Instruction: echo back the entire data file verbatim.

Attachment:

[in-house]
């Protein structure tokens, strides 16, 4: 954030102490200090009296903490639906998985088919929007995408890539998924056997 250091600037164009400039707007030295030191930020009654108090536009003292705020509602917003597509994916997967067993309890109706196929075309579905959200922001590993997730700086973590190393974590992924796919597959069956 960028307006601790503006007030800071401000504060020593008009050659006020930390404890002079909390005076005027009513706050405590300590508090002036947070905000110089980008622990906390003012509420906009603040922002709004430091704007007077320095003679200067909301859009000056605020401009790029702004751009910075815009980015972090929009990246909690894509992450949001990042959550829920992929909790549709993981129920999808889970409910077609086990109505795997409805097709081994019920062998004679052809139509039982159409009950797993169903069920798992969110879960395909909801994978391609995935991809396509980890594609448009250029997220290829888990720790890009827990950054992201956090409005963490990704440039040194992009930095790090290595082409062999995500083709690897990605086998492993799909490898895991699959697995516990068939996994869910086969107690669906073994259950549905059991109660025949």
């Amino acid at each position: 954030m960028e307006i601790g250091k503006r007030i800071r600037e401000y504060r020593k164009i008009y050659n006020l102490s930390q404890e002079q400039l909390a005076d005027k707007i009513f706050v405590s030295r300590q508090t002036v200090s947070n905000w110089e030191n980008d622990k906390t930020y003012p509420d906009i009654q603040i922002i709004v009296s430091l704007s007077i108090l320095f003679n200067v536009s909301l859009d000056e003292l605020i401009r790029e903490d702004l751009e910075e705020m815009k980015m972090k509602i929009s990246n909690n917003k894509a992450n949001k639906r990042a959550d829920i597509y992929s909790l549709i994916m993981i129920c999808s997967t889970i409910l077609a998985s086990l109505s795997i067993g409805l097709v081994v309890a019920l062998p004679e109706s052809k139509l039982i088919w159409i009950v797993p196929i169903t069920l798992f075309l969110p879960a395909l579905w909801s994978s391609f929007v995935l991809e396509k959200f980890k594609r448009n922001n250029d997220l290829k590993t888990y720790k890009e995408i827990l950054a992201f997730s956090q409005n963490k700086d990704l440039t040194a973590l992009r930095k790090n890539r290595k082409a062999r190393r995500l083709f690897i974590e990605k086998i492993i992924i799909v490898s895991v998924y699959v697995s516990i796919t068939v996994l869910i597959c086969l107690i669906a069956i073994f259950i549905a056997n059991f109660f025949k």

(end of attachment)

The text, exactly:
[in-house]
């Protein structure tokens, strides 16, 4: 954030102490200090009296903490639906998985088919929007995408890539998924056997 250091600037164009400039707007030295030191930020009654108090536009003292705020509602917003597509994916997967067993309890109706196929075309579905959200922001590993997730700086973590190393974590992924796919597959069956 960028307006601790503006007030800071401000504060020593008009050659006020930390404890002079909390005076005027009513706050405590300590508090002036947070905000110089980008622990906390003012509420906009603040922002709004430091704007007077320095003679200067909301859009000056605020401009790029702004751009910075815009980015972090929009990246909690894509992450949001990042959550829920992929909790549709993981129920999808889970409910077609086990109505795997409805097709081994019920062998004679052809139509039982159409009950797993169903069920798992969110879960395909909801994978391609995935991809396509980890594609448009250029997220290829888990720790890009827990950054992201956090409005963490990704440039040194992009930095790090290595082409062999995500083709690897990605086998492993799909490898895991699959697995516990068939996994869910086969107690669906073994259950549905059991109660025949």
């Amino acid at each position: 954030m960028e307006i601790g250091k503006r007030i800071r600037e401000y504060r020593k164009i008009y050659n006020l102490s930390q404890e002079q400039l909390a005076d005027k707007i009513f706050v405590s030295r300590q508090t002036v200090s947070n905000w110089e030191n980008d622990k906390t930020y003012p509420d906009i009654q603040i922002i709004v009296s430091l704007s007077i108090l320095f003679n200067v536009s909301l859009d000056e003292l605020i401009r790029e903490d702004l751009e910075e705020m815009k980015m972090k509602i929009s990246n909690n917003k894509a992450n949001k639906r990042a959550d829920i597509y992929s909790l549709i994916m993981i129920c999808s997967t889970i409910l077609a998985s086990l109505s795997i067993g409805l097709v081994v309890a019920l062998p004679e109706s052809k139509l039982i088919w159409i009950v797993p196929i169903t069920l798992f075309l969110p879960a395909l579905w909801s994978s391609f929007v995935l991809e396509k959200f980890k594609r448009n922001n250029d997220l290829k590993t888990y720790k890009e995408i827990l950054a992201f997730s956090q409005n963490k700086d990704l440039t040194a973590l992009r930095k790090n890539r290595k082409a062999r190393r995500l083709f690897i974590e990605k086998i492993i992924i799909v490898s895991v998924y699959v697995s516990i796919t068939v996994l869910i597959c086969l107690i669906a069956i073994f259950i549905a056997n059991f109660f025949k």